It seems to happen within a few minutes of being in almost any gym. Try it, give a few minutes after warming up and see if you can’t find someone performing walking lunges around the gym. Usually you can spot them when there is any type of open room, whether it be on a straight away or my favorite, the circle around a machine circuit. The walking lunge often seems to be the exercise of choice even for many trainers. Of all the variations of lunges possible it is odd to see the walking lunge get so much of the attention. We are about to change that with some of our DVRT Ultimate Sandbag Training ideas!
Yesterday (you can read HERE) we were breaking down the concept of training movement patterns. In that discussion, people are often surprised to see that lunges actually get the same respect as squats and hip hinges. There is a reason for that, lunges have a ton of value to our training and even relate back to our concept of training gait.
The truth is that the lunge has so many benefits and in our DVRT Ultimate Sandbag Training system so many levels of progression. We see the lunge differently in DVRT Ultimate Sandbag Training because we don’t get so fixated on weight. Most people’s focus on weight usually makes the lunge seem like the little brother of the squat and deadlift. Truth be told, more people struggle with the lunge than they do with either one of these classic exercises.
The lunge really focuses on a few key points in our DVRT Ultimate Sandbag Training system. The first principle from the DVRT Ultimate Sandbag Training system is body position. The lunge instantly creates an unstable base that makes it very difficult not just to move up and down in the exercise, but also resist forces from side to side. This is what we refer to in DVRT Ultimate Sandbag Training as “multi-planar” exercise. Why should you care? You will see with the help of heart rate monitors that the intensity of the lunge is quite great even at lighter weights. That is due to the fact the body is trying to maintain balance while performing the lift. Basically the body is trying to do two things at once which causes it to work harder and get more out of the DVRT Ultimate Sandbag Training progressions.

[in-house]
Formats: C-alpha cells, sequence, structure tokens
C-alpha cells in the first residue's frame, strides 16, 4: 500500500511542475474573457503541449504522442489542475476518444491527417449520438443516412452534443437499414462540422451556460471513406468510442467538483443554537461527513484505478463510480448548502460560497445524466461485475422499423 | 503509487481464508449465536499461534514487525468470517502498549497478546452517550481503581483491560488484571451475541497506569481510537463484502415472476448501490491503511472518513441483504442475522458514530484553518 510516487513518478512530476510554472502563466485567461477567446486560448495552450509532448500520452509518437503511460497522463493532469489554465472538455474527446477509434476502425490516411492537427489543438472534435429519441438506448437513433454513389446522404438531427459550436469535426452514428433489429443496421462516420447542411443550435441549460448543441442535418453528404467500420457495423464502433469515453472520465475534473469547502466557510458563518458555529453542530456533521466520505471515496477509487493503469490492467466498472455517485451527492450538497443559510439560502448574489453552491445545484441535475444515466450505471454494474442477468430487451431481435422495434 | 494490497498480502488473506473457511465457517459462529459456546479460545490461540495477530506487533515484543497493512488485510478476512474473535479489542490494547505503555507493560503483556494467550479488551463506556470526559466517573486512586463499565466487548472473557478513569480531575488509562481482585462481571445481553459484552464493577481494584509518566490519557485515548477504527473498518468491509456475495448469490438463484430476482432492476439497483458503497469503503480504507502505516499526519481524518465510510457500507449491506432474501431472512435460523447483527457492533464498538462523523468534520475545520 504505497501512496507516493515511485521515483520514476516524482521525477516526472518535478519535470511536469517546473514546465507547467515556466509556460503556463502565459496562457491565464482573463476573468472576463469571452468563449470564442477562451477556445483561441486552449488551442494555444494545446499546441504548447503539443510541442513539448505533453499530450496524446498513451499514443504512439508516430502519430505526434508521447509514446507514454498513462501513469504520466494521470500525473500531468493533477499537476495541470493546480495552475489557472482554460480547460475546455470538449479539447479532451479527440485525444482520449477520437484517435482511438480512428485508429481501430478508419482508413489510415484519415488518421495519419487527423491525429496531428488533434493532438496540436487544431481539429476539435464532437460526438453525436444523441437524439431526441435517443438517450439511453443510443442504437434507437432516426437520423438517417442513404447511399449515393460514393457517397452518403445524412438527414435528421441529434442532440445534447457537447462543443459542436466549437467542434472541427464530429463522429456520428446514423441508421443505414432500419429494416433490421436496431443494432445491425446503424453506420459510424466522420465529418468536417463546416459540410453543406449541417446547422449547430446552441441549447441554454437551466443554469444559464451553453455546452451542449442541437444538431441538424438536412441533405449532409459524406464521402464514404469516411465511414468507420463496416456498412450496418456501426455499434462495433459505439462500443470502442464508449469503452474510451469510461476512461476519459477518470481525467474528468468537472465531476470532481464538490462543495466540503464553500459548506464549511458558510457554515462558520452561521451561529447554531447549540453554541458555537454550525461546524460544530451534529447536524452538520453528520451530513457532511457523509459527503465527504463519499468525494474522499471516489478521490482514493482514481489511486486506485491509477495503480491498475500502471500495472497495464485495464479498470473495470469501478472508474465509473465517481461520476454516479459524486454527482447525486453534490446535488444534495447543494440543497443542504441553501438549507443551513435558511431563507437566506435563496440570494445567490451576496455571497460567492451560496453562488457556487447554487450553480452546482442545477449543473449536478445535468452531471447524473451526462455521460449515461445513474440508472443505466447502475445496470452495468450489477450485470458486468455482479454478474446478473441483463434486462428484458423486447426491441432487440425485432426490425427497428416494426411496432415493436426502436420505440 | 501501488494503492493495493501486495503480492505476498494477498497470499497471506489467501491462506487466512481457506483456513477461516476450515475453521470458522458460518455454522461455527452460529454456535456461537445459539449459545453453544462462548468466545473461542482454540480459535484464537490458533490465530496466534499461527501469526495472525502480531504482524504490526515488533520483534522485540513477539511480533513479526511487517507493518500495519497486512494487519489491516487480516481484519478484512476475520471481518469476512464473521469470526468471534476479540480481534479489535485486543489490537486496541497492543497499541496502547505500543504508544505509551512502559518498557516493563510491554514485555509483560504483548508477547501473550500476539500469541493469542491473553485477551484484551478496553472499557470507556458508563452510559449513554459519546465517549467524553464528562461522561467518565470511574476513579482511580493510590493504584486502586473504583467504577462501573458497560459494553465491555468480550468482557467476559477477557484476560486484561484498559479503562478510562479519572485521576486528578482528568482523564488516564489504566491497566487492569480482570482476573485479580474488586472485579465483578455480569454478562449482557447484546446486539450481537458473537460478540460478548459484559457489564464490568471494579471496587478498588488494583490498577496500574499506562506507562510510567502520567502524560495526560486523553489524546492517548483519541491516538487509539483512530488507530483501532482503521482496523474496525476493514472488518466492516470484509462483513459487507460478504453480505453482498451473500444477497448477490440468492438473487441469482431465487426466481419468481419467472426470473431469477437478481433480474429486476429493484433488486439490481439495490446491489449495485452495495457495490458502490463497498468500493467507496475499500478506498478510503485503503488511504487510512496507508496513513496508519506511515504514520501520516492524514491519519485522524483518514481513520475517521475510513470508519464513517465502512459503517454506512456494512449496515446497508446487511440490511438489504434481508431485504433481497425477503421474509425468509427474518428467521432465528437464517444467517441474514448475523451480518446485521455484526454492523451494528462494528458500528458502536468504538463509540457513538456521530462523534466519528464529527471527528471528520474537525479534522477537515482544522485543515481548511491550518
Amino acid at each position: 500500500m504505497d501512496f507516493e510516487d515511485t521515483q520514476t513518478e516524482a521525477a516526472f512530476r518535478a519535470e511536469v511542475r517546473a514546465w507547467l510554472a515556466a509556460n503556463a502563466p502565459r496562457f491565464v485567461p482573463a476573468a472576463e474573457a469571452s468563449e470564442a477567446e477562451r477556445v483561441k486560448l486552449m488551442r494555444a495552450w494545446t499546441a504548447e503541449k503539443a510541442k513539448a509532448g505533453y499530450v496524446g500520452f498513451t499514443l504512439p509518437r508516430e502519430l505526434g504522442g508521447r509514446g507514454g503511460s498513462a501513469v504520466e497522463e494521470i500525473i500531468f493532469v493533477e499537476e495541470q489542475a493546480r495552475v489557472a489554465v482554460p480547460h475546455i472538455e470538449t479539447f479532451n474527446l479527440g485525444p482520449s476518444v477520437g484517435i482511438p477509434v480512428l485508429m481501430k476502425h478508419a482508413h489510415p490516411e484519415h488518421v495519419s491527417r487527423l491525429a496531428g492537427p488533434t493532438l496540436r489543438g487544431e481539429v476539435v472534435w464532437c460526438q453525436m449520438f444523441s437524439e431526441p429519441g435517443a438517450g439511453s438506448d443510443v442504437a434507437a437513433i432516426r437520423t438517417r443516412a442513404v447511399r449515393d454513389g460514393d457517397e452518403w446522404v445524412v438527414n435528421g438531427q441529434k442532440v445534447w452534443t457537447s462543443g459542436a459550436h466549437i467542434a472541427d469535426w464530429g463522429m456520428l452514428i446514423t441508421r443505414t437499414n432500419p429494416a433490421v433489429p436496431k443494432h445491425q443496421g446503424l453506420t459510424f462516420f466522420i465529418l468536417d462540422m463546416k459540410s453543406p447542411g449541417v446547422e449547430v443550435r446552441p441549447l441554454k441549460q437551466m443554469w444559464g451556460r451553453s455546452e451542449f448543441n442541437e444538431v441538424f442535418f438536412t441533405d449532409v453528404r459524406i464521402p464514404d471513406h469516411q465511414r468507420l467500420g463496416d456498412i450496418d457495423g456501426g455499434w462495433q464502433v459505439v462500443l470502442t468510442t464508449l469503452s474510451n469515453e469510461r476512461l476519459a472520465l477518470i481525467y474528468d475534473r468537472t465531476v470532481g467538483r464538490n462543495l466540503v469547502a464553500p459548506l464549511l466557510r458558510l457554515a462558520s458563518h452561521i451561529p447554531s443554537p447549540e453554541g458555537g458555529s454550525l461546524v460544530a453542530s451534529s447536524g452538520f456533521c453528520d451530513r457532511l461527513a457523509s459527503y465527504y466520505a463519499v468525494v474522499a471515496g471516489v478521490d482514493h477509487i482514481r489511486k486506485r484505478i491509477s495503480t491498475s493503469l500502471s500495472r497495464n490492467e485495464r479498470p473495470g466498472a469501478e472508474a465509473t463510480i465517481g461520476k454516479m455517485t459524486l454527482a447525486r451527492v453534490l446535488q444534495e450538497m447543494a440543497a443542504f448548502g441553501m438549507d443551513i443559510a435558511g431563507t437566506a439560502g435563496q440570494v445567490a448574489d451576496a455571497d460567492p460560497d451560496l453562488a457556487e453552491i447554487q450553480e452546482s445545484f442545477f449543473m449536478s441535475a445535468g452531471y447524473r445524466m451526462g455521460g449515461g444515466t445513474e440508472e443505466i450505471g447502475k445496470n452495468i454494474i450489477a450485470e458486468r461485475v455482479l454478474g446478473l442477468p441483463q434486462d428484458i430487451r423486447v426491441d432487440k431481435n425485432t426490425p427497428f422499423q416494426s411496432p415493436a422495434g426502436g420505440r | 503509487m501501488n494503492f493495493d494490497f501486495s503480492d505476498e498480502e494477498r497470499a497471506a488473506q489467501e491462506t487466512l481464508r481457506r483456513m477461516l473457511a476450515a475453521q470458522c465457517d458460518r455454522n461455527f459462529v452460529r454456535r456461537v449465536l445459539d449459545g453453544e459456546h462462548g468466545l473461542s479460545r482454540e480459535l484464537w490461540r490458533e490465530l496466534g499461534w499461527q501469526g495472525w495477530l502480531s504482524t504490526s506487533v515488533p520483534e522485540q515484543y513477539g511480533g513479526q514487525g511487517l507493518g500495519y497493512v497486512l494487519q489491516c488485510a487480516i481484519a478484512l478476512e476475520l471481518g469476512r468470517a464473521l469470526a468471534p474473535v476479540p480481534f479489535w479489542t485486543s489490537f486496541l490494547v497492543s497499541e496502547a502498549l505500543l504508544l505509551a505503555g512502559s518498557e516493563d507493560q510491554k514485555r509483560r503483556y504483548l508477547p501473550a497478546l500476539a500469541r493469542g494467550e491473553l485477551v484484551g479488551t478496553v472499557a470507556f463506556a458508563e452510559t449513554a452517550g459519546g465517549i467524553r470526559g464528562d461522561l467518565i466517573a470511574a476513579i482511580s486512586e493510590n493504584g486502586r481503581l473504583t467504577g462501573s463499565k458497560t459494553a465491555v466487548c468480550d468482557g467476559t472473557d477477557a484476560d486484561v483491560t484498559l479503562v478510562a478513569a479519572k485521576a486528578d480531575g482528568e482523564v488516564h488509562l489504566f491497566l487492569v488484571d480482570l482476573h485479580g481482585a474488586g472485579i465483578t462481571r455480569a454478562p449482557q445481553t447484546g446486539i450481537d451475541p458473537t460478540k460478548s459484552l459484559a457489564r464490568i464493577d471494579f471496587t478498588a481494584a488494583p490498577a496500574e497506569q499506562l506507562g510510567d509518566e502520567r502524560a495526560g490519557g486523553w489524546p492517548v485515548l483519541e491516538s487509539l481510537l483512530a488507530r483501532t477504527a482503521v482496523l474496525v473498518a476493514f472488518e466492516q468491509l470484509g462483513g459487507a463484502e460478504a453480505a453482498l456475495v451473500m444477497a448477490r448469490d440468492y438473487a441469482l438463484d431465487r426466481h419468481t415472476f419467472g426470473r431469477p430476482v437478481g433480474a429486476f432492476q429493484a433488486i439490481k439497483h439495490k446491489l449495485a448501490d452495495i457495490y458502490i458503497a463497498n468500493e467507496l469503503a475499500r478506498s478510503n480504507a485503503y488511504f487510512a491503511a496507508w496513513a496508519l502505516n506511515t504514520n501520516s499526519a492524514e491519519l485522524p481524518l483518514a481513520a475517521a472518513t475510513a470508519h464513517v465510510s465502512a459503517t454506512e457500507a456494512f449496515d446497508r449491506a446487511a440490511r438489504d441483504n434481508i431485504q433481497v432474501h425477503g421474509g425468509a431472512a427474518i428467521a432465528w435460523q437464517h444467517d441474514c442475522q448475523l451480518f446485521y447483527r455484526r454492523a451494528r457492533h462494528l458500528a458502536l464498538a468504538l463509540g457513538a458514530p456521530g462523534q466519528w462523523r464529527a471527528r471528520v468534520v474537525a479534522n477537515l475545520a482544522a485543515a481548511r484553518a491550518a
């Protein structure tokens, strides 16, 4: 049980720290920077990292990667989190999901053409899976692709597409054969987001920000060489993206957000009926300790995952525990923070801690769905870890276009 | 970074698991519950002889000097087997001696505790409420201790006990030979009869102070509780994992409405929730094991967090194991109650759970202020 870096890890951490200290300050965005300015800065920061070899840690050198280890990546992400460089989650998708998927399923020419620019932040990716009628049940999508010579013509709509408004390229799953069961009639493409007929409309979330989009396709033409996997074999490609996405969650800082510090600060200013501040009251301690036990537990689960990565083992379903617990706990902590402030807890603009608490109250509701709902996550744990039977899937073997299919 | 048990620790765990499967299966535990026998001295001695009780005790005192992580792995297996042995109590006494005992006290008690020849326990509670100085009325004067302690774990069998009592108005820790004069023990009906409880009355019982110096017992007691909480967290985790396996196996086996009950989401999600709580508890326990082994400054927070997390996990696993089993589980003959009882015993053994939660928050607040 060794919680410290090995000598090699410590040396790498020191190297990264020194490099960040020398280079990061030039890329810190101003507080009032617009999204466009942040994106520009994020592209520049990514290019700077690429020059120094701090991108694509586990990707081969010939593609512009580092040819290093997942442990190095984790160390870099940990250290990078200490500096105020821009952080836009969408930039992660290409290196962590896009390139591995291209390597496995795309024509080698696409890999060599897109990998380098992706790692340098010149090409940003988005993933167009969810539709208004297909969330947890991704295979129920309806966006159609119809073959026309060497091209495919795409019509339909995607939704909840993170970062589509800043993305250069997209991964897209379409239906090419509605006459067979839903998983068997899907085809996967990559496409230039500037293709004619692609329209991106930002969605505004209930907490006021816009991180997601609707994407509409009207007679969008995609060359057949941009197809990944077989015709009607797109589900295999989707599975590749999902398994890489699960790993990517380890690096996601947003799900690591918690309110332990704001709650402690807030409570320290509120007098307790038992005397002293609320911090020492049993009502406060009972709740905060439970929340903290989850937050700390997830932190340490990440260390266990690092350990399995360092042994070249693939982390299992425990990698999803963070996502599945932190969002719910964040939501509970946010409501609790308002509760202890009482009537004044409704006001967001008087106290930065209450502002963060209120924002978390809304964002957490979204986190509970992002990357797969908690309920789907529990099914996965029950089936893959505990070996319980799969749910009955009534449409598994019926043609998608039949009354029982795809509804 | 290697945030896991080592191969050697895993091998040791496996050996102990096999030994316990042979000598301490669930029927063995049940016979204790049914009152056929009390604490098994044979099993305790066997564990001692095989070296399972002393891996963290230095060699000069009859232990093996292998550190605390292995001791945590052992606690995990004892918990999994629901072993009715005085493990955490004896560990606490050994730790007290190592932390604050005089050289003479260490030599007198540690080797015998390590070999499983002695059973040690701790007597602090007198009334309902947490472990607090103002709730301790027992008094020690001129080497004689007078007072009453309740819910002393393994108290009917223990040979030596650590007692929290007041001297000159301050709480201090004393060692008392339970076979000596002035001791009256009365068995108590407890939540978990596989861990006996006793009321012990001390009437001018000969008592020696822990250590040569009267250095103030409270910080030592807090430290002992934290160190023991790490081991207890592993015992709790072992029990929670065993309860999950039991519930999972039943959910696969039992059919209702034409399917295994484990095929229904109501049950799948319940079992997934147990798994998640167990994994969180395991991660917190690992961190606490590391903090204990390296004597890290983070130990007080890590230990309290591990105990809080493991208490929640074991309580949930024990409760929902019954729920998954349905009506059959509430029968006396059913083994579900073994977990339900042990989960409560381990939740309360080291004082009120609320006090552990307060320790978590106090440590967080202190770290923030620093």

The second principle that we can see really makes the lunge an integral part of the DVRT Ultimate Sandbag Training system is load placement. Being in the split position, we have more options than the squat to hold the USB in different ways to stress the body. This means we can introduce all sorts of progressions that aren’t simply limited to the amount of weight or number of repetitions we are performing.
There are more subtle benefits of lunges that make it an integral part of the DVRT Ultimate Sandbag Training system. One of my favorite simple things is the fact that lunge requires a more upright torso. For many people this means less loading on their low back and much more on their lower body. This means we actually get to train the muscles we are aiming to improve, rather than compensating through the low back.
DVRT Ultimate Sandbag Training also speaks a great deal about the direction in which we step. Each is unique and creates not just the horizontal forces we see in standard lifting, but horizontal as well. In other words, in DVRT Ultimate Sandbag Training we talk about the ability to accelerate, but deceleration is more important. The fact we can create small progression of Ultimate Sandbag Training means we can introduce anyone into these concepts. Which is very important as the walking lunge is really too difficult for most people beginning a fitness program.
The last is one of the most important reasons we favor lunges in the DVRT Ultimate Sandbag Training system. That is the fact that lunge progressions can build flexibility in your hips. If for no other reason, the way lunges improve your hip flexibility should justify their use prior to squatting or many other lower body movements.
When we are talking about walking lunges specifically, we forget that the lunge is not the only way we can build towards the concepts of stability, acceleration/deceleration, gait, and strength! DVRT Master, Greg Perlaki, shows that we can take the movement pattern of the hip hinge and work through many of the same levels.
Once you understand the concepts of DVRT you find a much bigger world of fitness opening up. Not just more exercises to do, not just create challenges, but opportunities to make ourselves so much better!
Build up your DVRT gym to work with these great functional training exercises. Save 30% on our Force, Power, and Core Ultimate Sandbags and get our DVRT Pelvic Control program for FREE with coupon code “vday” HERE